It’s about time I got mentioned on Consumerist!
    Well, at least a charge I am currently saddled with is mentioned.
    The only reason I have a land-line to begin with is that it’s mandatory for my home alarm system. Gotta have a dial tone.
    Every six months I call Verizon and get changed to the minimum plan that they have. They move me, and then magically, a few months later, charges such as the above, start creeping in.

    ‘effin HATE Verizon.

    • Sir Winston Thriller says:

      @William Mize: I know that ADT will put in a wireless connection for about $100. I was going to do that, but instead kept my landline and went to Comcast.

      • William Mize says:

        @Sir Winston Thriller: True, but it’s a bit more expensive down here. ADT quoted me about $200 to install the wireless connection, and then an additional $30 to $40 a month for the privilege.

        Sometimes, I think that a good 12 gauge would be a cheaper alternative :)

  33. MeOhMy says:

    I switched to Cavalier. Eat it, Verizon.

  34. TheFuzz53 says:

    Maybe I should bill them at my hourly rate for the hours I have to spend on the phone with these idiots whenever they manage to screw up my bill.

  35. Sir Winston Thriller says:

    When Verizon in Vermont raised my rates again, claiming it was needed to put in fiber, I cancelled. I mean, they’d been going for approval to sell to Fairpoint. I knew that fee was going to cover someone’s bonus…I switched to Comcast. (Hold on…) It has been mostly problem free, with just one or two reboots of the phone modem. And damn cheap.

    Verizon? Gone from Vermont. Fairpont? Losing money, losing customers, and can’t keep the network going.

  36. runchadrun says:

    Actually FIOS doesn’t use VOIP for phone. The fiber comes into the big gray box on the side of your house where the different wavelengths are split into data (for Internet), TV, and voice.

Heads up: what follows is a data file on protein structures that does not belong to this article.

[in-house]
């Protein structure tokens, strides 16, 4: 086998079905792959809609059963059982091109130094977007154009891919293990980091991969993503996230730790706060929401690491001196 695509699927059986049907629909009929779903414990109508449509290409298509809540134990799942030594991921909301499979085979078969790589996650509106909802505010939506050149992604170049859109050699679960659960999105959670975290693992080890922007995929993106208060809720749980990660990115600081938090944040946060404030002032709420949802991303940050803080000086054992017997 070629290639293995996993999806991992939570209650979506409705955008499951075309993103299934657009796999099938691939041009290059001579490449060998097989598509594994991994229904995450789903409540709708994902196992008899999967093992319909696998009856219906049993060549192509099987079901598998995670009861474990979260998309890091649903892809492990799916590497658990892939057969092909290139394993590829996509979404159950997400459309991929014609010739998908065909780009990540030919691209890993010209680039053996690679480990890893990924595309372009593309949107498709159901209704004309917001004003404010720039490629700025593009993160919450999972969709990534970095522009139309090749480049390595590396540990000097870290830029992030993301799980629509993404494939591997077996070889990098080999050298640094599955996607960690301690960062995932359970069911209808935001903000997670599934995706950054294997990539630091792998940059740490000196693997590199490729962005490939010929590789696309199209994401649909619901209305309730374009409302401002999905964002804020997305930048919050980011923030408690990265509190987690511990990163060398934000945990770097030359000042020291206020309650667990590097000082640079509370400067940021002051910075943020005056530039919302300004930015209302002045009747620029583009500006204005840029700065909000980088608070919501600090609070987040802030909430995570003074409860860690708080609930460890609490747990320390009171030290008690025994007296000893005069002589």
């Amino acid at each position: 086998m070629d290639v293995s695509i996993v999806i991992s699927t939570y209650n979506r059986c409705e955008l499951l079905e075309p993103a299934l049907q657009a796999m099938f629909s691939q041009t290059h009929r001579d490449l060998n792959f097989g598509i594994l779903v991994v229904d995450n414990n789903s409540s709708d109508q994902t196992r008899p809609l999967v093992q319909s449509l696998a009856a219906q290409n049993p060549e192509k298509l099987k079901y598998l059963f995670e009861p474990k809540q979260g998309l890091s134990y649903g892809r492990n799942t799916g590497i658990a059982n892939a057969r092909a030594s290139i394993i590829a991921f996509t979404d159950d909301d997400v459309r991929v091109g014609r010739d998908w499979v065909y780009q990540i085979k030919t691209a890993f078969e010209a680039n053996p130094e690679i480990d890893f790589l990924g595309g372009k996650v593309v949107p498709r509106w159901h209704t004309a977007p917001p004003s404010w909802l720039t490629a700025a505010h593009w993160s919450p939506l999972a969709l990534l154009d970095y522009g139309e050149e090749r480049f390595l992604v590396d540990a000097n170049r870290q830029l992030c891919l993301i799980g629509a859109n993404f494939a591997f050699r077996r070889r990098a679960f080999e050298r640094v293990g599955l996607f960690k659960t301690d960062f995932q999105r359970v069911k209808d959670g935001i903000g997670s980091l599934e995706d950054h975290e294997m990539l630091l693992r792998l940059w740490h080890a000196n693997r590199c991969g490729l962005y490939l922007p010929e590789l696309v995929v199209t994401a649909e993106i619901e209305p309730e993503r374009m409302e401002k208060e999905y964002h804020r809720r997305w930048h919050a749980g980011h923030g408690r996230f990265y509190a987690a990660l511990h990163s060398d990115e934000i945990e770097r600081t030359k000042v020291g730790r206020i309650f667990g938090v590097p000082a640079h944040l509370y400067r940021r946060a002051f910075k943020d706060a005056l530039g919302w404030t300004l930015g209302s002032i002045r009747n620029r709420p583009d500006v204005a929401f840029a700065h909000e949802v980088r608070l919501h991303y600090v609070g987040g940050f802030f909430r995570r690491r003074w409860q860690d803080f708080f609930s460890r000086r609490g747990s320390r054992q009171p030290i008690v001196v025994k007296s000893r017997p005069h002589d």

37. Anonymous says:

    @runchadrun

    Actually, it IS VOIP and the tv is IPTV. The fiber comes either to the curb or directly to the premises and goes into an ONT or Optical Network Terminal. Most houses are provisioned with about 40-70 mb/s which is then split off to provide your broadband, your tv, and your voice services. Now you as an enduser don’t really see it as voip, its as transparent to you as any digital telephone service, but the reality of the situation is that its VOIP, always has been, always will be.

  38. itsgene says:

    AT&T did this about a decade ago, charging $4 or so per month if you DIDN’T make any long distance calls.
    This is news?

  39. mbd says:

    As much as cable companies suck for tv, there is nothing wrong with their phone service.

  40. Stephanie Young says:

    The landline I got with Verizon was the last dealing I ever hope to do with Verizon. I ordered DSL and a landline with pay-per-minute long distance. The phone line barely worked to begin with and we never made long distance calls since we had cell phones. So I called to switch to the local-only line, which their website claimed was $5/month. I was paying $45. So they put me through the variety of CSRs and finally say I’m all set! My new monthly cost will be…$39! ‘Cause, you know, dial tones are expensive. Seriously. That’s why it cost more than $5/month. This was AFTER I spent 4 hours trying to cancel my DSL order because they said they’d “mail me the internet in a month or two.” This was in 2003 and I’m still bitter.

  41. fatcop says:

    @ William Mize: You should have a 12 gauge anyway.

  42. nybiker says:

    @hi: Reply isn’t working here.

    @Ein2015: And here’s another reason to avoid LiveNation, the folks that run roughshod over the equally bad folks at PNC Bank (Arts Center). It seems that LN has instituted a $6 per person PARKING fee on EVERY ticket for shows at what used to be called the Garden State Arts Center. Yes, EVERY TICKET. No matter how you get into the joint. The story was reported yesterday in the New York Daily News (page 2). And for some reason, PNC also hits you with a “charity fee” of 25 cents. Gee, I don’t know what’s worse; naming rights or TM/LN.

  43. Keter says:

    I ran into this non-use fee for long distance with Southwestern Bell, now AT&T. The solution was to simply block long distance access on the line. For the times I need to make a long distance call on my land line (rarely, almost always for faxing), I use a third party long distance provider, Dime Line (VarTec) – cheap and reliable, bills to my regular phone bill with no surprises. I can still call toll free numbers directly.

  44. Coolintino Testingpage says:

    lame.